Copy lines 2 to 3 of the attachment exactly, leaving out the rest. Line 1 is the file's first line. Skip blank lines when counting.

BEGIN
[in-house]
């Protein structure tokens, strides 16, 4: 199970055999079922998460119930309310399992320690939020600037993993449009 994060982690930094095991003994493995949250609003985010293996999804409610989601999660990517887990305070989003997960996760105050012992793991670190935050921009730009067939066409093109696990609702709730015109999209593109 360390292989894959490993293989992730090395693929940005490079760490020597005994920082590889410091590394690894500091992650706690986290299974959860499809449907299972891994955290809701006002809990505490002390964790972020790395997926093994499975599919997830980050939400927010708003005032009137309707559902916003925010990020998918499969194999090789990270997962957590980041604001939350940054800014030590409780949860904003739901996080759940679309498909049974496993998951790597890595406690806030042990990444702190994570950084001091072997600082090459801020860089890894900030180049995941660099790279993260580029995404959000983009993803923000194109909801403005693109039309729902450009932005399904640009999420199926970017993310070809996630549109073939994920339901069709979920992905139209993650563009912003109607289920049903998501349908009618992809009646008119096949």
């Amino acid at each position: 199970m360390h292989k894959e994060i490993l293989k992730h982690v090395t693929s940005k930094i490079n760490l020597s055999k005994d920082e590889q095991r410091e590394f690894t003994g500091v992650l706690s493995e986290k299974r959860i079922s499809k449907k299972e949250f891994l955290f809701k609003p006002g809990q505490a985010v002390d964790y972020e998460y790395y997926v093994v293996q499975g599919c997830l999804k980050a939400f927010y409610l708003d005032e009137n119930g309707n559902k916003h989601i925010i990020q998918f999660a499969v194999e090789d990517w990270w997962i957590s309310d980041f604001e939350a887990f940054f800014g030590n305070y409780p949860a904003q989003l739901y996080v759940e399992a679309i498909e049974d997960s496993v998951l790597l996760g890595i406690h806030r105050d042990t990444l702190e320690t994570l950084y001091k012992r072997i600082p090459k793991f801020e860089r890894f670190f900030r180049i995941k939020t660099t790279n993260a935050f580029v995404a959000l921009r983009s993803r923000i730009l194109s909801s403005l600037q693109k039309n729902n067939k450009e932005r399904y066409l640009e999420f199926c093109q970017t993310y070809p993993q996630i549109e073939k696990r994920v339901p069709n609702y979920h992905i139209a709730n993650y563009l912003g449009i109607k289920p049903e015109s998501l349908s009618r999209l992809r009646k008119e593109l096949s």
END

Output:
């Protein structure tokens, strides 16, 4: 199970055999079922998460119930309310399992320690939020600037993993449009 994060982690930094095991003994493995949250609003985010293996999804409610989601999660990517887990305070989003997960996760105050012992793991670190935050921009730009067939066409093109696990609702709730015109999209593109 360390292989894959490993293989992730090395693929940005490079760490020597005994920082590889410091590394690894500091992650706690986290299974959860499809449907299972891994955290809701006002809990505490002390964790972020790395997926093994499975599919997830980050939400927010708003005032009137309707559902916003925010990020998918499969194999090789990270997962957590980041604001939350940054800014030590409780949860904003739901996080759940679309498909049974496993998951790597890595406690806030042990990444702190994570950084001091072997600082090459801020860089890894900030180049995941660099790279993260580029995404959000983009993803923000194109909801403005693109039309729902450009932005399904640009999420199926970017993310070809996630549109073939994920339901069709979920992905139209993650563009912003109607289920049903998501349908009618992809009646008119096949």
């Amino acid at each position: 199970m360390h292989k894959e994060i490993l293989k992730h982690v090395t693929s940005k930094i490079n760490l020597s055999k005994d920082e590889q095991r410091e590394f690894t003994g500091v992650l706690s493995e986290k299974r959860i079922s499809k449907k299972e949250f891994l955290f809701k609003p006002g809990q505490a985010v002390d964790y972020e998460y790395y997926v093994v293996q499975g599919c997830l999804k980050a939400f927010y409610l708003d005032e009137n119930g309707n559902k916003h989601i925010i990020q998918f999660a499969v194999e090789d990517w990270w997962i957590s309310d980041f604001e939350a887990f940054f800014g030590n305070y409780p949860a904003q989003l739901y996080v759940e399992a679309i498909e049974d997960s496993v998951l790597l996760g890595i406690h806030r105050d042990t990444l702190e320690t994570l950084y001091k012992r072997i600082p090459k793991f801020e860089r890894f670190f900030r180049i995941k939020t660099t790279n993260a935050f580029v995404a959000l921009r983009s993803r923000i730009l194109s909801s403005l600037q693109k039309n729902n067939k450009e932005r399904y066409l640009e999420f199926c093109q970017t993310y070809p993993q996630i549109e073939k696990r994920v339901p069709n609702y979920h992905i139209a709730n993650y563009l912003g449009i109607k289920p049903e015109s998501l349908s009618r999209l992809r009646k008119e593109l096949s």